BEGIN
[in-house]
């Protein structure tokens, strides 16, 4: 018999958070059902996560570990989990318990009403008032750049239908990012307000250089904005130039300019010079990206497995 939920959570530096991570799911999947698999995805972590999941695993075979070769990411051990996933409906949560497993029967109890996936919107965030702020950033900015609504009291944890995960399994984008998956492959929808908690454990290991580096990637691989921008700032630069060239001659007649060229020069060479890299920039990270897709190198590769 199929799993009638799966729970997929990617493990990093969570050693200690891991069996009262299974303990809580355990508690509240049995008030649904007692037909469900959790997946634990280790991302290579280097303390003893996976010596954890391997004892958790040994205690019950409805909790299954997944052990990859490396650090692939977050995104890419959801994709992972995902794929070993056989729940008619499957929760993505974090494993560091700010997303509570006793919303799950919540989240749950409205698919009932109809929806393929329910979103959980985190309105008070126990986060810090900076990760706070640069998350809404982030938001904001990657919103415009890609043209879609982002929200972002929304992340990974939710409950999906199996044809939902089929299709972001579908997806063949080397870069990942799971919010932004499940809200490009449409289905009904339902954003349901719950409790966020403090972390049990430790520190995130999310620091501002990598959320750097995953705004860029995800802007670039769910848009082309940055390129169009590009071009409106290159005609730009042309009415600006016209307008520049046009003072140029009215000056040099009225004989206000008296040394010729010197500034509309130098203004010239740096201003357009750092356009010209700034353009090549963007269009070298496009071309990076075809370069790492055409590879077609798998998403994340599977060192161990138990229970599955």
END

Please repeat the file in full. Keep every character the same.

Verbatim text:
[in-house]
């Protein structure tokens, strides 16, 4: 018999958070059902996560570990989990318990009403008032750049239908990012307000250089904005130039300019010079990206497995 939920959570530096991570799911999947698999995805972590999941695993075979070769990411051990996933409906949560497993029967109890996936919107965030702020950033900015609504009291944890995960399994984008998956492959929808908690454990290991580096990637691989921008700032630069060239001659007649060229020069060479890299920039990270897709190198590769 199929799993009638799966729970997929990617493990990093969570050693200690891991069996009262299974303990809580355990508690509240049995008030649904007692037909469900959790997946634990280790991302290579280097303390003893996976010596954890391997004892958790040994205690019950409805909790299954997944052990990859490396650090692939977050995104890419959801994709992972995902794929070993056989729940008619499957929760993505974090494993560091700010997303509570006793919303799950919540989240749950409205698919009932109809929806393929329910979103959980985190309105008070126990986060810090900076990760706070640069998350809404982030938001904001990657919103415009890609043209879609982002929200972002929304992340990974939710409950999906199996044809939902089929299709972001579908997806063949080397870069990942799971919010932004499940809200490009449409289905009904339902954003349901719950409790966020403090972390049990430790520190995130999310620091501002990598959320750097995953705004860029995800802007670039769910848009082309940055390129169009590009071009409106290159005609730009042309009415600006016209307008520049046009003072140029009215000056040099009225004989206000008296040394010729010197500034509309130098203004010239740096201003357009750092356009010209700034353009090549963007269009070298496009071309990076075809370069790492055409590879077609798998998403994340599977060192161990138990229970599955």